Pleasantville is considering a local ordinance regulating the use of leaf blowers to curtail noise and air pollution and limit health impacts, the latest municipality in the county to contemplate such a move.
Last week, the Village Board listened to a presentation from Conservation Advisory Council member Andrew Reinmann detailing the multiple dangers of using the machines.
“Leaf blowers come with all sorts of controversy,” Reinmann said. “What we’ve tried to do is put together a presentation laying out the different environmental and health implications.”
The proposed ordinance would allow leaf blowers to be used only in spring for two weeks and for a three-week period in fall. The weeks where they could be used would depend on the weather. Operation would be allowed after 10 a.m. on Saturday and after noon on Sunday. No end time was mentioned during the Aug. 10 presentation.
The ordinance would request users to minimize high-throttle use to lessen noise pollution, require landscapers and lawn care companies to use equipment meeting current EPA standards and encourage use of four-stroke or electric leaf blowers. Procedures for enforcement would be developed.
Reinmann said as a homeowner he has been bothered by the constant noise.
“There’s no way to escape it,” he said. “I work from home all the time now but before the pandemic (when I’d work at home) I’d find myself going to The Black Cow (coffee shop) to get away from the noise, which permeated inside my house. There’s also the level of unpredictability; you don’t know when it’s going to happen.”
Noise pollution and poor air quality caused by leaf blowers used on residential properties are of heightened concern because many people are working from home during the pandemic.
Then there are the health concerns. The presentation cited information from the World Health Organization and the U.S. Environmental Protection Agency, stating that emission of air pollutants is a danger when using commercial two-stroke gas-powered leaf blowers. Those have no emission control and spew numerous pollutants such as carbon monoxide, nitrogen oxides, and particulate matter that contains carcinogens. Such pollutants exacerbate respiratory conditions like asthma.
“Up to 12 percent of all U.S. emissions are just from lawn care equipment,” Reinmann said. “And they are concentrated in places we live, play and learn.”
Typical use of leaf blowers in Pleasantville ranges from 15 to 30 minutes per property equivalent to emissions from driving a pick-up truck 2,000 to 4,000 miles, he said.
Village resident Tom Rooney said he liked the idea of limiting hours of operation for using leaf blowers. Landscaping companies, not individual homeowners, are the main problem, he said.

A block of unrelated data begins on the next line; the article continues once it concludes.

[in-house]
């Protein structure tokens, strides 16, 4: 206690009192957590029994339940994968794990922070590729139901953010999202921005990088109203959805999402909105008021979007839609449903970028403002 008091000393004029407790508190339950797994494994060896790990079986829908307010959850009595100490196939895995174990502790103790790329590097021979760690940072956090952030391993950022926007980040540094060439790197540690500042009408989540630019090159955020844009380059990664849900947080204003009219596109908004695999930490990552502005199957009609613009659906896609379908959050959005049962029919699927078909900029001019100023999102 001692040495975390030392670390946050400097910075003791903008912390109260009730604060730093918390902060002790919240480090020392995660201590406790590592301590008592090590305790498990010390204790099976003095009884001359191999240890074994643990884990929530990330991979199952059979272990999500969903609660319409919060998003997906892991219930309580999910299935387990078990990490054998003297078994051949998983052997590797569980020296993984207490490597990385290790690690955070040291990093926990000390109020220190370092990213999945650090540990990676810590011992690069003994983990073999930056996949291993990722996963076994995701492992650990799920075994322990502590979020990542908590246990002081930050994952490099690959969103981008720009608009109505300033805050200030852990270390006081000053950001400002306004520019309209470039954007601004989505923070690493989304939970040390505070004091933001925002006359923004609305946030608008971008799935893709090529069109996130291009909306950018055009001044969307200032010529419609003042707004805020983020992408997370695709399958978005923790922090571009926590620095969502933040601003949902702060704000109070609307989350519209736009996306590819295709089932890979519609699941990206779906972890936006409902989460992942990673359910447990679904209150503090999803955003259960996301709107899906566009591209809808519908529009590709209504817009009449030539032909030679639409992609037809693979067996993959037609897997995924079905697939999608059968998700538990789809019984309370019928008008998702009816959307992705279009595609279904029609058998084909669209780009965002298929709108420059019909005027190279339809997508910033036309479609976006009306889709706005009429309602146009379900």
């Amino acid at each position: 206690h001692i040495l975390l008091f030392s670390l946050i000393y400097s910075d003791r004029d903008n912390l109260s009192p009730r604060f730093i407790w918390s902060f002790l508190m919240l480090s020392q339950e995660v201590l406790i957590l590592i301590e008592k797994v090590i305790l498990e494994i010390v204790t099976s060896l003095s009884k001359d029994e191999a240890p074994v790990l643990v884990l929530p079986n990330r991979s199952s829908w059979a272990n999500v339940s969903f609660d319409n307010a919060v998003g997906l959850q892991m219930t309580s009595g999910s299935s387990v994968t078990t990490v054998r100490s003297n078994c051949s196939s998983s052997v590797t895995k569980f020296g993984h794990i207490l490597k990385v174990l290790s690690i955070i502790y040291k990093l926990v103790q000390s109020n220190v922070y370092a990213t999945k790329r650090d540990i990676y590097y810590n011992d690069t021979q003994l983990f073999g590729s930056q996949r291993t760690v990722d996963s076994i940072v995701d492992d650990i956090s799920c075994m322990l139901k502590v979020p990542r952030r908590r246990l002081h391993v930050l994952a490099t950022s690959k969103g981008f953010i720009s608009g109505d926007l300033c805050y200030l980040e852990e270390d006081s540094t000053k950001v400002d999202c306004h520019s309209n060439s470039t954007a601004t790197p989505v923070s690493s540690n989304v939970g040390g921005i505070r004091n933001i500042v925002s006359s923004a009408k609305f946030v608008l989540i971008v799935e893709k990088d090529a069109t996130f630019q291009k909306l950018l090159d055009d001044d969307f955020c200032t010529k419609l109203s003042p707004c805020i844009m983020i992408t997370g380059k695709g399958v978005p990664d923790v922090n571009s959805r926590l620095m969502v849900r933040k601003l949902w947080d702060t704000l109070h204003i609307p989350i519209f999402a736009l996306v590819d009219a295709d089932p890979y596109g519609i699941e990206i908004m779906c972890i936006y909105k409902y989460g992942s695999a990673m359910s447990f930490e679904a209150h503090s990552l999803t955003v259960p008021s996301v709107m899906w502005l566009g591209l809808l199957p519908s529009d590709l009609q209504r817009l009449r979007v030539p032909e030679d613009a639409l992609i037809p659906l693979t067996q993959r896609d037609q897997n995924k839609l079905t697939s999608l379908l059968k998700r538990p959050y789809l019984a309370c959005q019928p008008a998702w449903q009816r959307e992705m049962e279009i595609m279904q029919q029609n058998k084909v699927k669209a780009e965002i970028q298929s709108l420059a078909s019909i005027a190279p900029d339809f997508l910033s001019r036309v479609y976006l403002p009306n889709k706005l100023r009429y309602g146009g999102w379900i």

Helen Meurer, chair of the CAC, said the council is also concerned about landscapers. The ordinance would cover everyone, she said.
Mayor Peter Scherer noted that commercial landscapers would view any leaf blower ordinance “as a threat to their livelihoods.”
Superintendent of Recreation & Parks Matt Trainor said the proposed ordinance would be challenging for his department to clear the village’s fields and playgrounds.
“Is it possible? Sure,” Trainor said. “But the hours and the manpower present challenges.”
Trustee Nicole Asquith said she would support legislation.
“But it’s a sensitive topic and there are a lot of different perspectives,” Asquith said. “We’ve been getting a lot of comments on Facebook, particularly about the noise pollution, especially since everybody has been forced to work at home.”
Asquith suggested the board create a public forum to encourage comment and feedback.
There have been 18 other communities throughout Westchester that have approved regulations for leaf blower use, including Greenburgh, White Plains, Croton-on-Hudson and Scarsdale.
The New Castle Town Board has been hosting an ongoing public hearing on its proposed leaf blower legislation, which will continue Sept. 8. It is likely that board will soon approve an ordinance that limits the use of gas-powered blowers on most properties while encouraging the use of electric blowers.
The Pleasantville Village Board plans to discuss its proposed ordinance again at its next meeting on Aug. 24.
“We’d like to hatch a plan for community engagement to talk about it more broadly,” Scherer said.
For more information on the issue, see the slide presentation at https://www.pleasantville-ny.gov/sites/g/files/vyhlif1076/f/news/village_of_pleasantville_leaf_blower_slides_2020_to_post.pdf.